Pilot study launched to set new standards for cell site evidence

Forensic Science Regular Dr Gill Tully is to launch a pilot study to test the validity of cell site analysis amid

concerns about the way it is being used by police forces as evidence in court.

Dr Tully has announced that an unnamed number of UK forces and private organisations have now applied to be part of the

initial scientific trials that will act as a precursor to the formal pilot study for accreditation of organisations undertaking cell site


The timescale has been affected by the current lockdown, but the trials will be carried out as soon as possible, with the pilot

then able to proceed.

Speaking to The Investigator, Dr Tully said the work would lay the groundwork to demonstrate the reliability

(and any limitations) of cell site evidence.  It would enable a date to be set by which forces and companies would have to

demonstrate, through accreditation, their compliance with an international standard.

Explaining, some of her concerns around the current use of cell site analysis by investigators, Dr Tully told us: “Some of the

risks are around people not really being clear on the limits of their expertise.

I’ve heard examples where technicians have strayed into the area of giving expert evidence in court as it appears the

boundaries are not really clear about the difference between technical evidence and expert evidence.

“You might have a technician who has done some work and produced a map and that map will suddenly end up as evidence

in court, being interpreted by a police officer. Interpretation of scientific findings is opinion and evidence containing opinion is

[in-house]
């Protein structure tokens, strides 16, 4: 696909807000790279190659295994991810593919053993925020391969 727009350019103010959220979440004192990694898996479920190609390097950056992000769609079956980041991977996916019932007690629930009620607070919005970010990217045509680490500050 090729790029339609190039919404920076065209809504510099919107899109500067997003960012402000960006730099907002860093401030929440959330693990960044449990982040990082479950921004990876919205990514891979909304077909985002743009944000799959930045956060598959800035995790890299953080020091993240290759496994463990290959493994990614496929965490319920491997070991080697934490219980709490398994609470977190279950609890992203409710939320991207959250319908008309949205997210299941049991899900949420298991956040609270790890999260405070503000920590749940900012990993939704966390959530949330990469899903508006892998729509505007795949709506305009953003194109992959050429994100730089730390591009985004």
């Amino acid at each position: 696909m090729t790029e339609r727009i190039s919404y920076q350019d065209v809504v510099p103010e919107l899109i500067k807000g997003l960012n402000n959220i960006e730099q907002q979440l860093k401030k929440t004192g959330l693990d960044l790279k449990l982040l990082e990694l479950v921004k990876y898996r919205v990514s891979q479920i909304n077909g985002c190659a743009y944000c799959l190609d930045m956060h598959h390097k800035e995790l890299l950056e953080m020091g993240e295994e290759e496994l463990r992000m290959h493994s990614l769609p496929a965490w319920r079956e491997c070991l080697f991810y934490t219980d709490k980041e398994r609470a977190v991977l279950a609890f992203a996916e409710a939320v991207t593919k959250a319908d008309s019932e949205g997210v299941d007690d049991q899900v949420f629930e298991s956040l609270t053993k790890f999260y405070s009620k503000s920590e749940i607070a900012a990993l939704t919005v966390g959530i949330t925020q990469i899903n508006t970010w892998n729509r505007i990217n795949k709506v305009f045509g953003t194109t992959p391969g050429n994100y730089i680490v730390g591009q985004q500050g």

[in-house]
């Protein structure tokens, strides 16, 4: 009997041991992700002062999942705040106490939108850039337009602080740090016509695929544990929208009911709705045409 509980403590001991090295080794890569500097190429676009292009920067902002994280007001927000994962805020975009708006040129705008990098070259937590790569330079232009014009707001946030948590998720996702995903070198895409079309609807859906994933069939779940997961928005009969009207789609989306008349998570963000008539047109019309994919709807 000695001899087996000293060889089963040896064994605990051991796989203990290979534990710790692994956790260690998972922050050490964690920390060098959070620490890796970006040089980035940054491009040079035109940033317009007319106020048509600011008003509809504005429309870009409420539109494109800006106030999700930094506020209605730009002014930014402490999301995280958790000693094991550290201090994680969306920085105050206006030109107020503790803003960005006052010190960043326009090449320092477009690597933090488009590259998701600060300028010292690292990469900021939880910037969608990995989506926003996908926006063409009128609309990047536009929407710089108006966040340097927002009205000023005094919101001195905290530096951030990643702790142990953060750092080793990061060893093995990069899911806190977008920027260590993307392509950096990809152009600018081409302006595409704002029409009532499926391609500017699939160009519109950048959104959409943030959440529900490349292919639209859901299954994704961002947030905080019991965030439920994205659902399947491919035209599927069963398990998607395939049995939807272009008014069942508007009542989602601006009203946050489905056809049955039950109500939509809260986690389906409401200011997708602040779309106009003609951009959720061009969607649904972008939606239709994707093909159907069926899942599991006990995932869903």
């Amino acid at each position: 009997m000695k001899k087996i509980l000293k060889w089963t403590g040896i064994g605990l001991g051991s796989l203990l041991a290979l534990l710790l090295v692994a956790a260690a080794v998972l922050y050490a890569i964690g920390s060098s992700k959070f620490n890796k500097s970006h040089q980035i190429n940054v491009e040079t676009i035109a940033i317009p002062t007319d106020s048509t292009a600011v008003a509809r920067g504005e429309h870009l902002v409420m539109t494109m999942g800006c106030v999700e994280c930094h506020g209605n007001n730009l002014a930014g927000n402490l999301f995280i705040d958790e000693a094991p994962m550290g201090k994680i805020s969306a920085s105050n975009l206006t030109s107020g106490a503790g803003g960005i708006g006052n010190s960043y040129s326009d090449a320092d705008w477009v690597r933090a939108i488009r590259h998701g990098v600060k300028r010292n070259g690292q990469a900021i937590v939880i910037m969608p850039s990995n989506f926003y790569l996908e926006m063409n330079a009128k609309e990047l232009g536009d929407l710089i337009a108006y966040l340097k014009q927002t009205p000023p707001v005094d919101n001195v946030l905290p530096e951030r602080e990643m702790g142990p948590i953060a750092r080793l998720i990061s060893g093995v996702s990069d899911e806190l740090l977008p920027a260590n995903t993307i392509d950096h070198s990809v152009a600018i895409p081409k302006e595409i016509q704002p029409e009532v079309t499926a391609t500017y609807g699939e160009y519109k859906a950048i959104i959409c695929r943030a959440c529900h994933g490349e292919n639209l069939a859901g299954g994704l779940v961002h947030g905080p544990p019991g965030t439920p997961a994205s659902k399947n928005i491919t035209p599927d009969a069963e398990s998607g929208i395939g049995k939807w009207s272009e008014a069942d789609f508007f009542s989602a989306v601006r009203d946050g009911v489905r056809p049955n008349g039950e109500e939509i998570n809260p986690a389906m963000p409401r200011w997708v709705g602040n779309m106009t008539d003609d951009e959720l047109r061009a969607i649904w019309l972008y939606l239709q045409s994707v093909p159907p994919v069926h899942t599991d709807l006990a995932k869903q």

admissible only as expert evidence. The witness giving the evidence must have the necessary knowledge and experience to

be recognised by the court as an expert.

Expert evidence

Dr Tully emphasised that she had ‘no issue’ with investigators or police staff taking on the role of expert witness in court but that

they must be clear about the difference between technical evidence and expert evidence.

“If they are going to be expert witnesses then they have to be operating within the specific framework for expert witnesses. This means they will have had to have the correct training and being compliant with the Criminal Procedure Rules Part 19 which set the framework for expert evidence.

“There is a whole set of legal obligations on expert witnesses. They have a unique position of trust in the criminal justice system and they are the only people allowed to give opinion evidence.”

Dr Tully also raised concerns around certain terminology and ambiguous phrases that were being used by investigators as part of evidence that could be misleading. She called on investigators to conduct more peer reviews of work and for training to address her concerns.

“If we use terminology such as ‘in the vicinity of’ but we don’t properly define that then it could be very misleading. It needs to be defined. If you’re going to use a vague term like that then you’ve got to define it.”

Unwitting bias

Similarly, she warned about using terminology such as ‘consistent with’ because that can be biased.